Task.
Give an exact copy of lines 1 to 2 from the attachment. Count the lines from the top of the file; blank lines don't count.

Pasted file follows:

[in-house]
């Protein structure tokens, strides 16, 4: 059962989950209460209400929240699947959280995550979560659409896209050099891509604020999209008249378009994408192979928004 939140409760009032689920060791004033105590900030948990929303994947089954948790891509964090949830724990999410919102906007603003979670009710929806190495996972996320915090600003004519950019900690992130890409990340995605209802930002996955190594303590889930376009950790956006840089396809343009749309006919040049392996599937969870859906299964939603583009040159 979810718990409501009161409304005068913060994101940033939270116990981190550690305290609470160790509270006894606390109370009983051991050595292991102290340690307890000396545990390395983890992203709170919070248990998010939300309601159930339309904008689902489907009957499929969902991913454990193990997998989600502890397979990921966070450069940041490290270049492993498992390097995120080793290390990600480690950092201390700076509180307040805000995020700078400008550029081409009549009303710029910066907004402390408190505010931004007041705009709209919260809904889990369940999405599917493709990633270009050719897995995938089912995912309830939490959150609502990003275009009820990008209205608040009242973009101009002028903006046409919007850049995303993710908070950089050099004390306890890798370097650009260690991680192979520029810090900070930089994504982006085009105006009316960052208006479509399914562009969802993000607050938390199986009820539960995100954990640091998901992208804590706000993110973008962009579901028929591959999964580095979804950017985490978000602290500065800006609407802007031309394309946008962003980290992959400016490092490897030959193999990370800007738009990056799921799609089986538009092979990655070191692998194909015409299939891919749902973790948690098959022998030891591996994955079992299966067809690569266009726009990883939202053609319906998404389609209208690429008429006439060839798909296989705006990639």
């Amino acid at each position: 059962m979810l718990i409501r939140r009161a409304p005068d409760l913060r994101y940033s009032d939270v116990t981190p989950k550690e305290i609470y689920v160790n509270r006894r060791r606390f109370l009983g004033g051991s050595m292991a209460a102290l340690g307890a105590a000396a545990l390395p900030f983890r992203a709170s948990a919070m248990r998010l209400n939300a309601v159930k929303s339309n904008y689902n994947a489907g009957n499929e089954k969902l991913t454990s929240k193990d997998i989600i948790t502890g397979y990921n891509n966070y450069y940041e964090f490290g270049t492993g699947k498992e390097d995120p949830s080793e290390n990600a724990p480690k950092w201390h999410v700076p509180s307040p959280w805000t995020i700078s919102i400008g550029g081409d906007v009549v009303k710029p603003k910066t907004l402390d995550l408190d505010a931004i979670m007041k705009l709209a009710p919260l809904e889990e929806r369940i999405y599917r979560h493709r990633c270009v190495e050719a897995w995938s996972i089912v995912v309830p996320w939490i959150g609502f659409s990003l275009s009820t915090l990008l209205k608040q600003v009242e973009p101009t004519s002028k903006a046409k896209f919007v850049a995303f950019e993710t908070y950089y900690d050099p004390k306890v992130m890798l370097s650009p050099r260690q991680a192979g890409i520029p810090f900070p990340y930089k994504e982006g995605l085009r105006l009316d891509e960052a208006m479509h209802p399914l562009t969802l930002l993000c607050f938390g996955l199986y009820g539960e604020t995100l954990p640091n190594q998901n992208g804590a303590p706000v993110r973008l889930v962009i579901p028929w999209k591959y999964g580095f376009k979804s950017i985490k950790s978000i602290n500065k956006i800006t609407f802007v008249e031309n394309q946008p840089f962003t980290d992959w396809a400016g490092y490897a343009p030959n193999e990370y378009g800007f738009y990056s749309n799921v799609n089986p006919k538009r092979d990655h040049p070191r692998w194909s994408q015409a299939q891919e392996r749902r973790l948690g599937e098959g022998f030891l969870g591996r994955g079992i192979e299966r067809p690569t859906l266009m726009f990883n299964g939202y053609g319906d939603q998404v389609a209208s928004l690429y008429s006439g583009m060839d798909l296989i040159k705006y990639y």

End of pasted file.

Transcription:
[in-house]
């Protein structure tokens, strides 16, 4: 059962989950209460209400929240699947959280995550979560659409896209050099891509604020999209008249378009994408192979928004 939140409760009032689920060791004033105590900030948990929303994947089954948790891509964090949830724990999410919102906007603003979670009710929806190495996972996320915090600003004519950019900690992130890409990340995605209802930002996955190594303590889930376009950790956006840089396809343009749309006919040049392996599937969870859906299964939603583009040159 979810718990409501009161409304005068913060994101940033939270116990981190550690305290609470160790509270006894606390109370009983051991050595292991102290340690307890000396545990390395983890992203709170919070248990998010939300309601159930339309904008689902489907009957499929969902991913454990193990997998989600502890397979990921966070450069940041490290270049492993498992390097995120080793290390990600480690950092201390700076509180307040805000995020700078400008550029081409009549009303710029910066907004402390408190505010931004007041705009709209919260809904889990369940999405599917493709990633270009050719897995995938089912995912309830939490959150609502990003275009009820990008209205608040009242973009101009002028903006046409919007850049995303993710908070950089050099004390306890890798370097650009260690991680192979520029810090900070930089994504982006085009105006009316960052208006479509399914562009969802993000607050938390199986009820539960995100954990640091998901992208804590706000993110973008962009579901028929591959999964580095979804950017985490978000602290500065800006609407802007031309394309946008962003980290992959400016490092490897030959193999990370800007738009990056799921799609089986538009092979990655070191692998194909015409299939891919749902973790948690098959022998030891591996994955079992299966067809690569266009726009990883939202053609319906998404389609209208690429008429006439060839798909296989705006990639």